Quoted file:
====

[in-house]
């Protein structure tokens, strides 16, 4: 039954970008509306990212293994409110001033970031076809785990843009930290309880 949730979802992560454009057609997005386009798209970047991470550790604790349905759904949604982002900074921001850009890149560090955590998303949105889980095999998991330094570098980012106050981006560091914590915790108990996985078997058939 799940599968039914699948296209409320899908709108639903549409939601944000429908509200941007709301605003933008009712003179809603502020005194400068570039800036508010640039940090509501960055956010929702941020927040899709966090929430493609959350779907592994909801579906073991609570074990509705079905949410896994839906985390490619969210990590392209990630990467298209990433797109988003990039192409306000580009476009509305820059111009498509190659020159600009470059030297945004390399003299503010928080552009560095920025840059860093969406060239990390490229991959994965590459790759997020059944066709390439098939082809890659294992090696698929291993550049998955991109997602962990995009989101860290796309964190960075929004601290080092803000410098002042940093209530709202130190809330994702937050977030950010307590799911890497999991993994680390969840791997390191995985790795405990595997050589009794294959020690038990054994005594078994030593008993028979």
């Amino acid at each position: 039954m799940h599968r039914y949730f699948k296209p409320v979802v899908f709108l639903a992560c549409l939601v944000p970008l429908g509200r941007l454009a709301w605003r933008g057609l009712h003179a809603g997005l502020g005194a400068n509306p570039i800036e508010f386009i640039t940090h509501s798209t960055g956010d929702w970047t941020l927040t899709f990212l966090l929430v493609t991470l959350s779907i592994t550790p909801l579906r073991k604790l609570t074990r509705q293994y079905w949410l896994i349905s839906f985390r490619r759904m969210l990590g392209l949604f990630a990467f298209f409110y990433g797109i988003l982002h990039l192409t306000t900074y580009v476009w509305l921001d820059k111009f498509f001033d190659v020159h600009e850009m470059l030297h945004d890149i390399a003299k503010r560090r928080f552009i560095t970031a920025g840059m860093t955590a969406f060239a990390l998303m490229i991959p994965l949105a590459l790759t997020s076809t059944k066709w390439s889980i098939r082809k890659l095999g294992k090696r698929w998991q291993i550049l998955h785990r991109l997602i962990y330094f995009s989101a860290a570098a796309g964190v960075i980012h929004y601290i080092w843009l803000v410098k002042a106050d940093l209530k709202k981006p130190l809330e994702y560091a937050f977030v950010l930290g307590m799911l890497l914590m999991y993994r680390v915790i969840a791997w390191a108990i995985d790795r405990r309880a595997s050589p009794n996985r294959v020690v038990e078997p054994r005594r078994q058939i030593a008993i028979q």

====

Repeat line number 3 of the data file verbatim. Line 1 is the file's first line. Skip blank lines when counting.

């Amino acid at each position: 039954m799940h599968r039914y949730f699948k296209p409320v979802v899908f709108l639903a992560c549409l939601v944000p970008l429908g509200r941007l454009a709301w605003r933008g057609l009712h003179a809603g997005l502020g005194a400068n509306p570039i800036e508010f386009i640039t940090h509501s798209t960055g956010d929702w970047t941020l927040t899709f990212l966090l929430v493609t991470l959350s779907i592994t550790p909801l579906r073991k604790l609570t074990r509705q293994y079905w949410l896994i349905s839906f985390r490619r759904m969210l990590g392209l949604f990630a990467f298209f409110y990433g797109i988003l982002h990039l192409t306000t900074y580009v476009w509305l921001d820059k111009f498509f001033d190659v020159h600009e850009m470059l030297h945004d890149i390399a003299k503010r560090r928080f552009i560095t970031a920025g840059m860093t955590a969406f060239a990390l998303m490229i991959p994965l949105a590459l790759t997020s076809t059944k066709w390439s889980i098939r082809k890659l095999g294992k090696r698929w998991q291993i550049l998955h785990r991109l997602i962990y330094f995009s989101a860290a570098a796309g964190v960075i980012h929004y601290i080092w843009l803000v410098k002042a106050d940093l209530k709202k981006p130190l809330e994702y560091a937050f977030v950010l930290g307590m799911l890497l914590m999991y993994r680390v915790i969840a791997w390191a108990i995985d790795r405990r309880a595997s050589p009794n996985r294959v020690v038990e078997p054994r005594r078994q058939i030593a008993i028979q």